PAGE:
Assistant Professor, Computer Science & Engineering and Biostats/Epidemiology
New York University, Tandon School of Engineering and
College of Global Public Health
My mission is to develop computational and statistical approaches for acquiring, integrating and using data to improve population-level public health. Considering health from a comprehensive perspective means the data comes from inside and outside the clinic.
To accomplish this goal, my lab makes impact in computer science by addressing a range of technical questions inspired by the opportunity of new data sources in health. The main challenge is that the data are unstructured and the relevant features must be identified. This prompts questions about how to most efficiently gather human sourced data (PLoS Currents 2015, BMC 2017), and how to best address the complex challenges inherent in areas where data is sourced by humans (ISDS 2016), such as how to address missing data in location timelines by using prior knowledge on human mobility patterns (SigSpatial 2018), generating useful features of human behavior from passively available online social media using natural language processing and time series analyses (CSCW 2017, CSCW 2018a, CSCW 2018b). A recent line of work has also unpacked the data generating process for human-sourced data, in order to better understand causal mechanisms (JPH 2020, IJERPH 2020). Other work has focused on addressing challenges of identifying who the data represents and maintaining fairness even with data shift (AJPM 2016, ICWSM 2018, NeurIPS FairML 2019). Given the realistic challenges of data collected in different environments we are also interested in new methods for domain adaptation that use local information as necessary and can account for differences in the population in each environment (NeurIPS ML4H 2018, CHIL 2020).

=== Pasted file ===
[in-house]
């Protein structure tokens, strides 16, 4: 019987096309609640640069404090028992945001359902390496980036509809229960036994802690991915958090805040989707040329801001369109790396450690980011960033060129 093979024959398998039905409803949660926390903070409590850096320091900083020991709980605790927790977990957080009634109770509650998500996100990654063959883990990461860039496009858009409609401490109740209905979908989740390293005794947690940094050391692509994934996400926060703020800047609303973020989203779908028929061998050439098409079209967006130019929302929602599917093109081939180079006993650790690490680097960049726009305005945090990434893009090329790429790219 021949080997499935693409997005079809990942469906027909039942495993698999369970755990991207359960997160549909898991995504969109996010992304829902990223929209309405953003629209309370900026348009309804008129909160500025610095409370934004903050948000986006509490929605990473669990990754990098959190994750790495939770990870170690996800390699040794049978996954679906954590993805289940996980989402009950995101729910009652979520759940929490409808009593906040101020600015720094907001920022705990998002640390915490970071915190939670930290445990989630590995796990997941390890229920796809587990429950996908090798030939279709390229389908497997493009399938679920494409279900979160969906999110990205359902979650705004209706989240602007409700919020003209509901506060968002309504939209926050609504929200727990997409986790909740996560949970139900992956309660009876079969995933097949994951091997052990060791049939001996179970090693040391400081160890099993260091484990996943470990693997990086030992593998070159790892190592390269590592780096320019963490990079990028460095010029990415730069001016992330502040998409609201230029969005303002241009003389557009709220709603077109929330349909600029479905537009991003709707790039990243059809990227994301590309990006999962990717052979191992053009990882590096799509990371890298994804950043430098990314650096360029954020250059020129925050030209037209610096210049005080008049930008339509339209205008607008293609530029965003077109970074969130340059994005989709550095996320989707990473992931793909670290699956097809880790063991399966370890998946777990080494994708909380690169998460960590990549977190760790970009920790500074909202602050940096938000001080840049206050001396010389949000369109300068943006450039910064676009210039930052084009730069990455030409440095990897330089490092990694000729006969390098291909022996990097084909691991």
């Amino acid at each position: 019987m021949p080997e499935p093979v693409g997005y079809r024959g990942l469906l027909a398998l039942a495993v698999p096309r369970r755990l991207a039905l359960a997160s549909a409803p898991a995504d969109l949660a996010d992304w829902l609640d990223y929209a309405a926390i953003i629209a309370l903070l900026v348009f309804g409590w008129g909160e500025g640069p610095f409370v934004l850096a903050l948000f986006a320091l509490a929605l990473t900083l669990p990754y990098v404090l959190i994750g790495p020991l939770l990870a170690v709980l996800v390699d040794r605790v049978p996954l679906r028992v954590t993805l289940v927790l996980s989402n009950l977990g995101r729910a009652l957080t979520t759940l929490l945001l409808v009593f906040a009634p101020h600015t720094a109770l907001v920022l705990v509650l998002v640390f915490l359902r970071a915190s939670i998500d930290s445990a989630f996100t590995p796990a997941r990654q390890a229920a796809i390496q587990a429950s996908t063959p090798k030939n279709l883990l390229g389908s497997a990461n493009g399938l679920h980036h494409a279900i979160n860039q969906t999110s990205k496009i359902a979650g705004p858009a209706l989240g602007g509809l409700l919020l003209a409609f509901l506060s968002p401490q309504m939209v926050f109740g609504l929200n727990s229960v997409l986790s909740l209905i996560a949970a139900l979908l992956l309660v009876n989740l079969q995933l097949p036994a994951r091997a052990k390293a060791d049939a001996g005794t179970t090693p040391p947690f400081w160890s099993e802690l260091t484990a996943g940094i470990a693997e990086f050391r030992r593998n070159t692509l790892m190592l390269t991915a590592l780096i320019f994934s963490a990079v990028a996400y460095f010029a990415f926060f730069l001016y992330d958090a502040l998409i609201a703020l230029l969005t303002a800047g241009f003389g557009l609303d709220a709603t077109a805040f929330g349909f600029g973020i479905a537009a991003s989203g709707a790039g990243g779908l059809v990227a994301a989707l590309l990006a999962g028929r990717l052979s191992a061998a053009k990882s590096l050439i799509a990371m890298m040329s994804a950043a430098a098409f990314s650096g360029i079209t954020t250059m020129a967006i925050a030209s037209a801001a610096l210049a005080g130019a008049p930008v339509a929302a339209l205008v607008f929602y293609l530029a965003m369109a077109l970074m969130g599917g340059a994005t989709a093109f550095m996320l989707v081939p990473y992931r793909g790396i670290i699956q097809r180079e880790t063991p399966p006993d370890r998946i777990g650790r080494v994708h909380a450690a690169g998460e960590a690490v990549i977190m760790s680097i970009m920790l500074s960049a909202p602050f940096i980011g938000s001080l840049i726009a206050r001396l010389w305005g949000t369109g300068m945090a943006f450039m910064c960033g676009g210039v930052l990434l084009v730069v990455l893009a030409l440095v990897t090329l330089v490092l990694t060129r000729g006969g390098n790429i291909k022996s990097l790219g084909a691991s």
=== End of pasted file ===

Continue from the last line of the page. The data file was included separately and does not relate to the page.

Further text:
Through these new computational methods, we also advance public health via better understanding of the multi-level factors related to health of populations. The work has advanced 1) prediction of infectious diseases through garnering and understanding community-sourced data for influenza (PLoS Currents 2015, ISDS 2016, BMC 2017, NeurIPS ML4H 2018, JPH 2020, CHIL 2020) and dengue (CVPR CV4GC 2019, PLOSNTD 2020) and 2) understanding of antecedents and risk factors for non-commmunicable diseases spanning substance use, diabetes and discrimination (CSCW 2017, CSCW 2018, ICWSM 2018, ICWSM 2019, ICWSM 2020, IJERPH 2020).
Overall, my deep immersion in both computer science and public health enable me to make unique contributions to research in both fields, as well as to make insights into how computer science and public health can interface.
I am teaching a short course on Data Science and Machine Learning for Public Health Research and Practice at NYU in August 2020.
I designed a Machine Learning for Public Health course which will be taught for the first time in Spring 2021 at NYU.
I am running an international, monthly Machine Learning in Public Health reading group. Please get in touch with me if you're interested.